By fact - this is very needed and a very powerful feature, as useful as forwardRef itself - be able to maintain ref locally, still being transparent for the external consumer.

From some point of view, mergeRef IS a forwardRef, as long as it forwards a given ref, just to more than one location.

3. I want to update Refs

However, what is ref? It could be an object(ref object), it could be a function(callback ref). How to set the new value to the provided ref if you don't know what it is?

React and useImperativeHandle, as well as mergeRef, are hiding this logic inside, but you might need it in other cases. In useEffect for example.
So here you go:

function assignRef<T>(ref, value) {
  if (typeof ref === 'function') {
    ref(value);
  } else if (ref != null) {
    ref.current = value;
  }
  return ref;
}

If​ in the future ref's shape would change again, as it did with React 16 release, it would be just one function to update.

4. I want to transform my Refs

Which (surprise!) is what useImperativeHandle does - it gives you a programmatic way to return something else, derived from the original ref.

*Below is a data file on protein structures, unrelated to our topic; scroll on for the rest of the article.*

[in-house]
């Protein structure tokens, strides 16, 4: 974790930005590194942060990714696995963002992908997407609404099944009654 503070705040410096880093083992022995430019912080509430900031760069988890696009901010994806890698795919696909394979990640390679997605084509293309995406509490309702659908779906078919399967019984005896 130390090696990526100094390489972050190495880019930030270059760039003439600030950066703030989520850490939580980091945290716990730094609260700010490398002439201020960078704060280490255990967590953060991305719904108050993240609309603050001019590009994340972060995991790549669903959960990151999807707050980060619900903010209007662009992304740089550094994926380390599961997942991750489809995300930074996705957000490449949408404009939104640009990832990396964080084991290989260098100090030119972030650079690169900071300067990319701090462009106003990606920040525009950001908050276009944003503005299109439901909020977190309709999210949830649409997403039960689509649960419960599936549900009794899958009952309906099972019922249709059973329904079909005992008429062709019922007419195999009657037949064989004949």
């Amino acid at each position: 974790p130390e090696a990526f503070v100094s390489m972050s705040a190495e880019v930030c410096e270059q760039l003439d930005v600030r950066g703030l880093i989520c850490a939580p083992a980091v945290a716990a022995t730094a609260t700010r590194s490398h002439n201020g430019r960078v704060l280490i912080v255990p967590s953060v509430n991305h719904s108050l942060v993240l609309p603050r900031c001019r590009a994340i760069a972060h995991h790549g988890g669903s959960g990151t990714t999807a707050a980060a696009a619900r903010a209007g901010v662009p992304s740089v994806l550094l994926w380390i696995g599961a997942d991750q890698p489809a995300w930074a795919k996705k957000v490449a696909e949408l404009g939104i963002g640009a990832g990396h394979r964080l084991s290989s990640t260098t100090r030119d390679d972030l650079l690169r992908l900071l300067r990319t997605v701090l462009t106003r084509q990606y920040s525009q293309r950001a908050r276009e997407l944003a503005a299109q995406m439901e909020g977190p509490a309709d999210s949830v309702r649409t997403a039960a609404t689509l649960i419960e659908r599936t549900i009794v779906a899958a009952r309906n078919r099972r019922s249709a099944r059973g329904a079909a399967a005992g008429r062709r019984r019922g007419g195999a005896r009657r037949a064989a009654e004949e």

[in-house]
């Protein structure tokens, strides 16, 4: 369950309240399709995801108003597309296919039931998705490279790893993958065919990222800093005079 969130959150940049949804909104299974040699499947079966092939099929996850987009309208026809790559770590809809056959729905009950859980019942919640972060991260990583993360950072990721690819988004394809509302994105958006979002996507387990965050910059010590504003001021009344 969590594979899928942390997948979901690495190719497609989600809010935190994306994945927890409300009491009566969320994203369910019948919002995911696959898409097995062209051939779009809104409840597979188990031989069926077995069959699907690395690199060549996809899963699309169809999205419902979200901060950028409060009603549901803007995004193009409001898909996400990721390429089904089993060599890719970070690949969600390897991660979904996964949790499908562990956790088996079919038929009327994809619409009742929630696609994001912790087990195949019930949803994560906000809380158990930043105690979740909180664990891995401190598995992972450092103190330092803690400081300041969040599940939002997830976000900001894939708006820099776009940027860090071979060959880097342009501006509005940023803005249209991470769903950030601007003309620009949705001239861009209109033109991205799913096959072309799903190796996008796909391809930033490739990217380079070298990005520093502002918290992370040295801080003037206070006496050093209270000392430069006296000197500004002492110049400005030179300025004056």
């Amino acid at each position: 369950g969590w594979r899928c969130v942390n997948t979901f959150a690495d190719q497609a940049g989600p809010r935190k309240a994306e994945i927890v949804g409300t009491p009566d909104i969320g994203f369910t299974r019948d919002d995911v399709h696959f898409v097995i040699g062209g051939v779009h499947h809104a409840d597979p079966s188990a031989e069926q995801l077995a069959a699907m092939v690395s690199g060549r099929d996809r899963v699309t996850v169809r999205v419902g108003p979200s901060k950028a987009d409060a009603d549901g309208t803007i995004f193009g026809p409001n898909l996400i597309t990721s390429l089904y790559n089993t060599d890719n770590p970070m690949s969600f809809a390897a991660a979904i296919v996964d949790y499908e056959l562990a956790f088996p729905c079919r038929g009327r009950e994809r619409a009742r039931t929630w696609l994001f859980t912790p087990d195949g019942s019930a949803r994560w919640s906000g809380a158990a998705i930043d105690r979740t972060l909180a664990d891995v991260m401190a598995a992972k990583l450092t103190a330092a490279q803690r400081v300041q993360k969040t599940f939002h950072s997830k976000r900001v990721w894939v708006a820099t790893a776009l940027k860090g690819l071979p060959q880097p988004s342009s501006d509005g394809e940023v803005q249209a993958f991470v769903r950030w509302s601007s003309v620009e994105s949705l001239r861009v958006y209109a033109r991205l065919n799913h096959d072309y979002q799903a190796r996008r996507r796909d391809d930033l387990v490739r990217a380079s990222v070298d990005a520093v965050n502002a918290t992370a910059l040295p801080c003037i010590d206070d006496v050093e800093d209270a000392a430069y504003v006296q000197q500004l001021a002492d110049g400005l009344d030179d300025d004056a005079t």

So, if you want to:

  • have a local ref, referring to the real DOM node
  • expose ref with .focus method to a parent

Then you have to merge and transform

-useImperativeHandle(ref, () => ({
-  focus: () => {
-    inputRef.current.focus();
-  }
-}));
mergeRefs([innerRef, tranformRef(ref, (current) => ({focus:() => current.focus()})

How to create transformRef? Well, we need some pieces we already had - callbackRef and assignRef

function transformRef(ref, transformer) {
  return createCallbackRef(
    value => assignRef(ref, transformer(value))
  )
}

transformRef is a real "bridge" between two worlds, for example in this issue someone needed to pass a "ref, stored in a ClassComponent instance, to the parent".

const FocusLock = ({As}) => <As ref={ref} />

const ResizableWithRef = forwardRef((props, ref) =>
  <Resizable {...props} ref={i => i && ref(i.resizable)}/>
  // i is a ref to a Class Component with .resizable property
);
// ...
<FocusLock as={ResizableWithRef}>
  • FocusLock expects ref to be a DOMNode
  • Resizable is a Class Component, so we are getting ref to a class instance
  • i => i && ref(i.resizable) - a callback ref - transfers i.resizable to a focus-lock ref, adaption to the API.

With transformRef it would look like

<Resizable {...props} ref={transformRef(ref, i => i.resizable)}/>